The most interesting part of this book for me was the treatment of werewolves in society. The system of laws was similar to apartheid or Jim Crow, where the wolves have to follow all the laws humans do and many more, but no human has to follow laws with respect to wolves. It brings to mind the famous Dred Scott case that said slaves and descendants of slaves had "no rights which the white man was bound to respect." Werewolves aren't slaves anymore, but they aren't citizens either. There are signs toward the end of the book that a civil rights movement is beginning to gather momentum, which made it easier for me to read about.
Werewolves do have some natural advantages that help them survive in this nasty and unfair world. They are naturally tough and strong - good fighters and hard to kill. Many of them make a living with sex work or fighting (or both). They take the view that since they aren't owned anymore, they always have a choice, even if it is only the choice to submit to poor treatment rather than bringing more trouble on themselves. I admired their coping mechanisms, though it was hard to read about.
Bayden is a werewolf and a natural submissive, and it makes things very hard for him when he falls for a human dominant, Axel. Everything in his experience says don't trust humans, and certainly don't give them any control over you or let them find out anything they can use against you. It is a long process for him to learn to trust, and that made sense. The book dragged for me during this part because I am not that interested in motorcycle riding, bars, or BDSM scenes.
I actually picked up this book because I am always looking for 24/7 BDSM books that I can really get. The idea kind of fascinates me, but usually I just can't relate. The best book on that score has been Claimings, Tails and Other Alien Artifacts (and its sequel). The alien culture is so different, while making so much sense on its own terms, that it worked for me. I figured this book, where one of the characters is a werewolf might work for similar reasons.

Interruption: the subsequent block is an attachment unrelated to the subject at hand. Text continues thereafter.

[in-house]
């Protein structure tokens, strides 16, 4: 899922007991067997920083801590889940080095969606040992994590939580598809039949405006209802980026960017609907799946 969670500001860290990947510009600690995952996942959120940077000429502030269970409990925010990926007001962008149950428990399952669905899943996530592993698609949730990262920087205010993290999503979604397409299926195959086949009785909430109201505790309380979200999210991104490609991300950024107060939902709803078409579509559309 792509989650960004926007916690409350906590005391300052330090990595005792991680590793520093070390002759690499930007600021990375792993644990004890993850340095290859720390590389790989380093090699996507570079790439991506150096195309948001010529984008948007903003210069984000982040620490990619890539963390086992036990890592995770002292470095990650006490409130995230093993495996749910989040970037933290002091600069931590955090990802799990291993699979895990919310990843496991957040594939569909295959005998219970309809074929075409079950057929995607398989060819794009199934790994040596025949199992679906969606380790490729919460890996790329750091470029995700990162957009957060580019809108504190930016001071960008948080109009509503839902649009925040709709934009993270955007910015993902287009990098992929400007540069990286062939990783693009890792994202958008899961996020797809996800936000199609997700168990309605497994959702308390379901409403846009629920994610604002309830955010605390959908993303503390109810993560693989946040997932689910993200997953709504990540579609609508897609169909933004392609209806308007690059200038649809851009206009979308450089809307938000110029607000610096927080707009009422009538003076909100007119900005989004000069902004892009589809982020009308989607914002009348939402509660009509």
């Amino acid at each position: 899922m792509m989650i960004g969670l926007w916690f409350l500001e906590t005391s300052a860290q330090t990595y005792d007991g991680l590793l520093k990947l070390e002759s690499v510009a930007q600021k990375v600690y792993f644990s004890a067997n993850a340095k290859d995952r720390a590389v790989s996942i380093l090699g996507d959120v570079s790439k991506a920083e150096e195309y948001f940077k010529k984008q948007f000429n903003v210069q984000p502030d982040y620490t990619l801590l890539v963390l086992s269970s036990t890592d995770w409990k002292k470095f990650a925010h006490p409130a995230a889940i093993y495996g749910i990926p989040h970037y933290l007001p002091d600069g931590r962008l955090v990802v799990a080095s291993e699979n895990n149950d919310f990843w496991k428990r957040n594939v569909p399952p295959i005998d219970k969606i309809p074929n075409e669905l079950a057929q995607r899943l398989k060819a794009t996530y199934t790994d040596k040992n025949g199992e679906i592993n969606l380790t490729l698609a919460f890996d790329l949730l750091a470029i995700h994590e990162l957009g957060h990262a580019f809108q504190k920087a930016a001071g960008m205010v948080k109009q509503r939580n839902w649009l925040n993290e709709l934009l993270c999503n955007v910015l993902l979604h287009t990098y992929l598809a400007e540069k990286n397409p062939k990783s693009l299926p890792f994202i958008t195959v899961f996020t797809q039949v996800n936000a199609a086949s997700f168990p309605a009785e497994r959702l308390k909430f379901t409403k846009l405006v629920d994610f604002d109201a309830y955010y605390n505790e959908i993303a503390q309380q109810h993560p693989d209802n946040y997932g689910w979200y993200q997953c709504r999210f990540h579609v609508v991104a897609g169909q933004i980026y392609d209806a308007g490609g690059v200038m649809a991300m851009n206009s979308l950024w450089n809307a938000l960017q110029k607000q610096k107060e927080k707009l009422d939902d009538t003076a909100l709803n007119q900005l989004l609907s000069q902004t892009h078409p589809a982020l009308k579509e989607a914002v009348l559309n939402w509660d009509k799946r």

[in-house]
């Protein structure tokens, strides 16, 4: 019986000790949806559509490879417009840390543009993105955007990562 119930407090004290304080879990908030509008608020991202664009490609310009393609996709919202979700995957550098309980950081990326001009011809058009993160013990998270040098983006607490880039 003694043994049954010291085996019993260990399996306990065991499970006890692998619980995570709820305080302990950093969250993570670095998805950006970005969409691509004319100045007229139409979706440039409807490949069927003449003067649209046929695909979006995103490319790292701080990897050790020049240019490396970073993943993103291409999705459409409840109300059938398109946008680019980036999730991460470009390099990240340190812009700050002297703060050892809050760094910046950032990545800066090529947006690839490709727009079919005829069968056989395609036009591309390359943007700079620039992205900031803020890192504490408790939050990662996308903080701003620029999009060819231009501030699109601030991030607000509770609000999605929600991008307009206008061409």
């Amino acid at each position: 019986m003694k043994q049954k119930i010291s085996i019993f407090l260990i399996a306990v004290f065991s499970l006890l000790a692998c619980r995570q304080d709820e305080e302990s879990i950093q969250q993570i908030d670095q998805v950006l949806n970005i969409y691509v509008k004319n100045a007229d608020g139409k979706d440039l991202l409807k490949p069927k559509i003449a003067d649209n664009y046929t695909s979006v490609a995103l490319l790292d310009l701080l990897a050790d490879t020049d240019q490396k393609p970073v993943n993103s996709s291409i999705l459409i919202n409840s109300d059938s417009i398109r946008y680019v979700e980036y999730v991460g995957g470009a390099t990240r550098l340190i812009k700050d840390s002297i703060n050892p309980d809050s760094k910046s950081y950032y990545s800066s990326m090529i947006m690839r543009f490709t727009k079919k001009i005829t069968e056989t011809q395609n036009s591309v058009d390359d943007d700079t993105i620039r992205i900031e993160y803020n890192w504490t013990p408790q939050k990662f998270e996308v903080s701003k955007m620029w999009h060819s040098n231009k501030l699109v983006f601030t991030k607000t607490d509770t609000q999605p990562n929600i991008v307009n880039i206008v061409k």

This book didn't work as well for me as Claimings, but it was less confusing and annoying than most, because I did feel that everything Axel did was in Bayden's best interests. Axel made mistakes, but he plainly wasn't being selfish or self indulgent. I still don't get why they each want and need this kind of relationship, but if I take it for granted that they do it seems like a good one. I definitely liked this book better than Duck! The world building was much better and the dom was much more competent and likable.
I am not sure if I will read more books in the series. If the civil rights aspects are emphasized I probably will, but if it is mostly motorcycles and sex scenes, probably not. Since 90% of the readership would probably prefer it the other way around, I am guessing I will be disappointed!